On Being the Best You You Can Be
"Always be a first rate version of yourself, instead of a second rate version of someone else." – Judy Garland, born Frances Ethel Gumm, American actress and singer, died as result of intentional or unintentional overdose of barbiturates (1922-1969)
Why are we quoting Judy Garland here? Wasn’t she a troubled individual, prone to all sorts of emotional difficulties, attempted suicides, abuse of prescription medications and other assorted medical ailments? While this is probably a more or less accurate description of the actress and singer, it certainly is nowhere near the sum total of who Judy Garland was. In fact, she was an extraordinarily talented woman who gave immense pleasure to others who watched her on the movie screen or listened to her sing.
Just because someone is famous doesn’t mean that they are in any way immune to problems of substance abuse, or mental health conditions, or physical ailments, or a combination of any and all of these. A famous individual is just like the rest of us in that he or she may very easily become addicted, have repeated relapses, go in and out of treatment facilities, and fight valiantly to attain and maintain sobriety, all with one degree of success or other.
The heart of the quote by Judy Garland here is what is important. Think about our lives, about who we are and who we want to be. We should always strive to be the best that we can be. No one should ever "just settle" for second-best or a second-rate copy of somebody else. What’s the point in that? There certainly isn’t any great reward for being a carbon copy. After all, we are all unique individuals. There isn’t one person that’s an exact duplicate of another – not even identical twins. There are always differences. We each have unique talents and backgrounds and hopes and dreams. We speak differently. We look different. We feel things differently. Why, then, would we ever want to be just like someone else?
Okay, let’s look at this from a little different perspective for a moment. Of course, there are attributes of others that we would like to emulate. If we admire someone, say, our sponsor or someone else who has achieved a lasting and successful sobriety, has overcome great odds and tremendous obstacles in his or her recovery and has achieved a sense of peace and happiness, we are naturally inclined to want to have the same sort of experience for ourselves.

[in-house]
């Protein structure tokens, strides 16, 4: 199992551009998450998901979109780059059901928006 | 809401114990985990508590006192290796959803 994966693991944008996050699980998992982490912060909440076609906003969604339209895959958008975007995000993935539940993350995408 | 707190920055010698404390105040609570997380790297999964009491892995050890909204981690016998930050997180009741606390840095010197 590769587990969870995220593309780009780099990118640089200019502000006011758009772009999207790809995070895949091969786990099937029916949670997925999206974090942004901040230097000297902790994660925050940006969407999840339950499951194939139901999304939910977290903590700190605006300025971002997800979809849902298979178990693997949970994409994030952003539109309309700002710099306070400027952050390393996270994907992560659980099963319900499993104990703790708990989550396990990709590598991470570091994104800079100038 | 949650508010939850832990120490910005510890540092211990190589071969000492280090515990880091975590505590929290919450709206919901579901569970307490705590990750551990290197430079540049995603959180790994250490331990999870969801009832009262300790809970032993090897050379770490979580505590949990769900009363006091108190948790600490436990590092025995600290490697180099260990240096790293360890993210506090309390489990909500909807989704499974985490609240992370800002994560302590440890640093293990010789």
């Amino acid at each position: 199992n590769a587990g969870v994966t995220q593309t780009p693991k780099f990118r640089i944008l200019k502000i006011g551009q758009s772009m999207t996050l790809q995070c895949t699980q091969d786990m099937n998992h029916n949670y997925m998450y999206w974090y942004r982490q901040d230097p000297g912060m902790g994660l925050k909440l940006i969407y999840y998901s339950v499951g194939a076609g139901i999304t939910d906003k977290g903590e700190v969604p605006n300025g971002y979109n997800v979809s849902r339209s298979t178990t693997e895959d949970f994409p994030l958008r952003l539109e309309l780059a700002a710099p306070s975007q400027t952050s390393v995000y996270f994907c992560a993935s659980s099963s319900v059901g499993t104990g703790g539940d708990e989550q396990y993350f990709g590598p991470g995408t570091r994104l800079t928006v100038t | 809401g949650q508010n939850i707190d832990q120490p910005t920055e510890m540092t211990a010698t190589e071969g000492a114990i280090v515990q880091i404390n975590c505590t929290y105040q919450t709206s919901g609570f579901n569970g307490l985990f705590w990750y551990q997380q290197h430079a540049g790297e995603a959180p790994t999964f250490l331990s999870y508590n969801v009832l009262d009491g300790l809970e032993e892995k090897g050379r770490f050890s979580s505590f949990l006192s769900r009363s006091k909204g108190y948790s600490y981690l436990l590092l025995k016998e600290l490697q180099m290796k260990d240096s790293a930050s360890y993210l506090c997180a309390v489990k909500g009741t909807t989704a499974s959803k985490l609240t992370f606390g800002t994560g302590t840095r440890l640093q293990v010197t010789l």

There is nothing wrong with this. It doesn’t mean that we’re trying to be an exact copy of that person, only that we would like to emulate the best of what that person displays. In other words, they are more like mentors or role models to us. They help inspire us, motivate us to keep up the hard work of recovery, and give us a clear indication that recovery does work – if we work our recovery.
That is the real lesson here, if we’re looking for a daily inspiration. Strive to be the best that we can be. Figure out our strengths and make use of them. Determine our weaknesses and learn how to shore them up, to develop new insights and skills and use them to allow us to make further progress. If it seems too difficult at times, don’t be discouraged. Everything that we learn helps us grow. As we grow, we move closer toward attainment of our dreams – the stuff that is the real deal inside us. We’re not trying to be someone else, not even a close second. We are being us, first, foremost, and always.